Man who killed Ontario police officer had arsenal of guns and bombs, SIU probe finds

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The 60-year-old man who killed an officer and died in a shootout last fall on Manitoulin Island had an arsenal of guns and homemade bombs, Ontario's police watchdog found.

The Special Investigations Unit cleared police of any wrongdoing in the shootout on Nov. 19, 2020, that left Const. Marc Hovingh and Gary Brohman dead.

The unit found that they died of injuries from shooting each other inside Brohman's trailer in Gore Bay, Ont.

Hovingh had been called out to the woods following a complaint of a man squatting on another person's property, according to the SIU report released Friday.

The officer had been out to the property the day before to investigate a recently bulldozed path and a trailer on a landowner's property, but no one was around.

Later that day, the owner returned to find Brohman, who falsely claimed a legal right to the land, the report said. The property owner had told Brohman to be off his land the next day.

Hovingh returned with another officer and the landowner around 10 a.m. to ensure Brohman would be leaving.

He told the officers he had a claim to the land.

Brohman also said he had nowhere to go.

"Mr. Brohman opened the door of his trailer to the officers and, told he had to vacate the land, again claimed that he had a legal right to be there," the SIU report said.

The landowner offered to help Brohman get his trailer, which was stuck in mud, off the land by the next day.

Brohman agreed.

Hovingh became suspicious after noticing about 20 propane tanks on the property, the SIU said.

Hovingh then found a clearing in the forest being used for marijuana plants. He and another officer estimated there was about $100,000 worth of marijuana.

The landowner wanted Brohman off the property immediately and police agreed, the SIU said.

Around 11 a.m., Hovingh knocked on the door of Brohman's trailer, but the man refused to leave. The officer than grabbed a shovel from Brohman's truck and tried to pry the door open. When that didn't work, the landowner gave the officers an axe, which was used to break open the door, the SIU said.

The second officer, who is not named in the report, entered the trailer with his stun gun drawn.

"Go away, I'm not going through this again," Brohman said to the officer.

With no luck, that officer left the trailer and Hovingh entered as Brohman turned toward the bedroom.

"When he turned around again, he was holding a shotgun pointed in Const. Hovingh’s direction," the SIU said.

"Mr. Brohman fired three shots from his shotgun. Const. Hovingh quickly returned fire, discharging seven rapid rounds from his 9mm semi-automatic pistol."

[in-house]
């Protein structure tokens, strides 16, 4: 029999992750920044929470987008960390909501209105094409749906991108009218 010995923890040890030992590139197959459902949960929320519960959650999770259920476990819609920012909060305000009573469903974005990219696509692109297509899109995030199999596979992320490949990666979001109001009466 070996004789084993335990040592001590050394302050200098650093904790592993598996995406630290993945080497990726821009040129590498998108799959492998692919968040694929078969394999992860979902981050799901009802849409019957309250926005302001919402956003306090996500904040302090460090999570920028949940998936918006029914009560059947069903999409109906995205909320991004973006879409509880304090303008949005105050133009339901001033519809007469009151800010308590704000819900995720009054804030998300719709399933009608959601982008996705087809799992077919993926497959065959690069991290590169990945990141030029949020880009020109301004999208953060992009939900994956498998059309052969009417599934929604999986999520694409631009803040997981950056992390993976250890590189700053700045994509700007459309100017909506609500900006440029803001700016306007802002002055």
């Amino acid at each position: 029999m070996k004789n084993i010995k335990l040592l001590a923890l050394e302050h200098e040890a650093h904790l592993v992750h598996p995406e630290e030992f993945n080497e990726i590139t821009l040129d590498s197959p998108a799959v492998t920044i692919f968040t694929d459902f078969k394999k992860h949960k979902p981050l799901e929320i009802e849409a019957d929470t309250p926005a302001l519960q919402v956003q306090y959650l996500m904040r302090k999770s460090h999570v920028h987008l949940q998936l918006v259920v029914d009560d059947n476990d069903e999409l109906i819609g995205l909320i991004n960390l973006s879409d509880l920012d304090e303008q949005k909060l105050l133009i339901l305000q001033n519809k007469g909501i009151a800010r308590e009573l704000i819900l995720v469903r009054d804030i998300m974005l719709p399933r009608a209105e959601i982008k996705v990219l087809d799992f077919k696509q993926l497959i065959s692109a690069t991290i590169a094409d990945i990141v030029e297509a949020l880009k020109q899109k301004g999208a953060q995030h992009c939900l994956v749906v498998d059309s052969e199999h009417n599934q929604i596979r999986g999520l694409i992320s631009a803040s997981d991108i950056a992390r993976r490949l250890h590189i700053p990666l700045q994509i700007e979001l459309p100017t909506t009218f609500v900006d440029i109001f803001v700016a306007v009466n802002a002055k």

The second officer, the landowner and his son quickly retreated.

"Shots fired, shots fired, I need assistance now!" the second officer said in a call for backup.

The landowner told his son to go home and get more guns. He returned and the three aimed their guns on the trailer in case Brohman left, the SIU said.

Shortly thereafter UCCM Anishnaabe Police officers arrived and all waited for OPP tactical officers, who arrived about 90 minutes later, around 12:30 p.m.

The officers entered the trailer and began life-saving measures with paramedics on both Hovingh and Brohman, the SIU said.

Hovingh and Brohman were both pronounced dead in hospital.

Hovingh died after being shot twice in his left thigh at close range. Brohman died from gunshot wounds to his head.

"Mr. Brohman must have known that his arrest was unavoidable and he acted as if he had nothing left to lose," the SIU said.

"On this record, it is entirely conceivable that Const. Hovingh’s actions served to deter what could well have been a continuing risk to the lives and limbs of others around him."

A witness warned police that afternoon the area was booby-trapped with pipe bombs and propane tank bombs.

The SIU did not find fault with the other officers who did not go in to the trailer until the tactical team arrived.

"As far as they knew, (Brohman) could easily have been lying in wait in the trailer still capable of inflicting grievous bodily harm or death," the SIU said.

"In this regard, it is telling to note that post-incident forensic analysis of the scene led to the discovery of dozens of improvised explosives and incendiary materials on the property, and numerous firearms inside the trailer."

This report by The Canadian Press was first published March 27, 2021.

Liam Casey, The Canadian Press